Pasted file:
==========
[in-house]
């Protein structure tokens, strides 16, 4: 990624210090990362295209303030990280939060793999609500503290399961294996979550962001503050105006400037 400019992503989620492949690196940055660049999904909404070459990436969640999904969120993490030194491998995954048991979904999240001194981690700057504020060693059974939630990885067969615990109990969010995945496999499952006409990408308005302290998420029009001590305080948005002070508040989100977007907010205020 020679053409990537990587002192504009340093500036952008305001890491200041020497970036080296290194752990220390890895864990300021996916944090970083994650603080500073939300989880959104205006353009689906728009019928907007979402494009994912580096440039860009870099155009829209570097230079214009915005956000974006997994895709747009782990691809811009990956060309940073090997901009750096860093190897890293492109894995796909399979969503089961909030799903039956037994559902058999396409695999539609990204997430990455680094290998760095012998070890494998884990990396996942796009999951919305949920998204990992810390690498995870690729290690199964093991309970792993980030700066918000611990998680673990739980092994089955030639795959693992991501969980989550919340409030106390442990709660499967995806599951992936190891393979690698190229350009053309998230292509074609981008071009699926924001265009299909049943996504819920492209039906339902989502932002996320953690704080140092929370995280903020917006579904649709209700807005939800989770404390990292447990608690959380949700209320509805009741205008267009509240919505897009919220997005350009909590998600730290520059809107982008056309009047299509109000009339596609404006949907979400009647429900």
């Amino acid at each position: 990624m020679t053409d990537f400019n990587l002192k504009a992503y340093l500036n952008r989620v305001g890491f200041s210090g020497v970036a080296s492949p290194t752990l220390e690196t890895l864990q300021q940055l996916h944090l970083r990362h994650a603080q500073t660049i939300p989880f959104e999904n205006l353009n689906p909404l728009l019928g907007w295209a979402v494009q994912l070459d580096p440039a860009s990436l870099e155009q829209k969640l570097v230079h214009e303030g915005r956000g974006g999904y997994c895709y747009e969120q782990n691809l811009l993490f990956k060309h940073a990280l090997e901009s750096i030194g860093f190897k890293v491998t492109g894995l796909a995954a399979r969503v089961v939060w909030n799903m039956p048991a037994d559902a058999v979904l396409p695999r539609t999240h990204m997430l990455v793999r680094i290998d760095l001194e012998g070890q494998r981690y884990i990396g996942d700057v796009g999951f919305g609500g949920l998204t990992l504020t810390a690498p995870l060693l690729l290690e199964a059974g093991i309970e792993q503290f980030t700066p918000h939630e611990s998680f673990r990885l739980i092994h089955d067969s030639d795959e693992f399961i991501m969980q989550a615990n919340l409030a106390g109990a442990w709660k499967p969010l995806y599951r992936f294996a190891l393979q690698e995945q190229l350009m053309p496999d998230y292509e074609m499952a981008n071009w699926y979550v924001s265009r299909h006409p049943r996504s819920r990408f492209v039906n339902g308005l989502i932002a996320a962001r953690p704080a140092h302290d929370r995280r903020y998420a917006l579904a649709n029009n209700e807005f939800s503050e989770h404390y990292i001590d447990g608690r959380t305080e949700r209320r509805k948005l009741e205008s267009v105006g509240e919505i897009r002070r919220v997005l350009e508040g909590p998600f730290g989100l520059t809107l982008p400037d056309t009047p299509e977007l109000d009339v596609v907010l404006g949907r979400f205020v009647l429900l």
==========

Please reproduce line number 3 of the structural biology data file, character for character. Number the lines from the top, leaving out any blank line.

């Amino acid at each position: 990624m020679t053409d990537f400019n990587l002192k504009a992503y340093l500036n952008r989620v305001g890491f200041s210090g020497v970036a080296s492949p290194t752990l220390e690196t890895l864990q300021q940055l996916h944090l970083r990362h994650a603080q500073t660049i939300p989880f959104e999904n205006l353009n689906p909404l728009l019928g907007w295209a979402v494009q994912l070459d580096p440039a860009s990436l870099e155009q829209k969640l570097v230079h214009e303030g915005r956000g974006g999904y997994c895709y747009e969120q782990n691809l811009l993490f990956k060309h940073a990280l090997e901009s750096i030194g860093f190897k890293v491998t492109g894995l796909a995954a399979r969503v089961v939060w909030n799903m039956p048991a037994d559902a058999v979904l396409p695999r539609t999240h990204m997430l990455v793999r680094i290998d760095l001194e012998g070890q494998r981690y884990i990396g996942d700057v796009g999951f919305g609500g949920l998204t990992l504020t810390a690498p995870l060693l690729l290690e199964a059974g093991i309970e792993q503290f980030t700066p918000h939630e611990s998680f673990r990885l739980i092994h089955d067969s030639d795959e693992f399961i991501m969980q989550a615990n919340l409030a106390g109990a442990w709660k499967p969010l995806y599951r992936f294996a190891l393979q690698e995945q190229l350009m053309p496999d998230y292509e074609m499952a981008n071009w699926y979550v924001s265009r299909h006409p049943r996504s819920r990408f492209v039906n339902g308005l989502i932002a996320a962001r953690p704080a140092h302290d929370r995280r903020y998420a917006l579904a649709n029009n209700e807005f939800s503050e989770h404390y990292i001590d447990g608690r959380t305080e949700r209320r509805k948005l009741e205008s267009v105006g509240e919505i897009r002070r919220v997005l350009e508040g909590p998600f730290g989100l520059t809107l982008p400037d056309t009047p299509e977007l109000d009339v596609v907010l404006g949907r979400f205020v009647l429900l």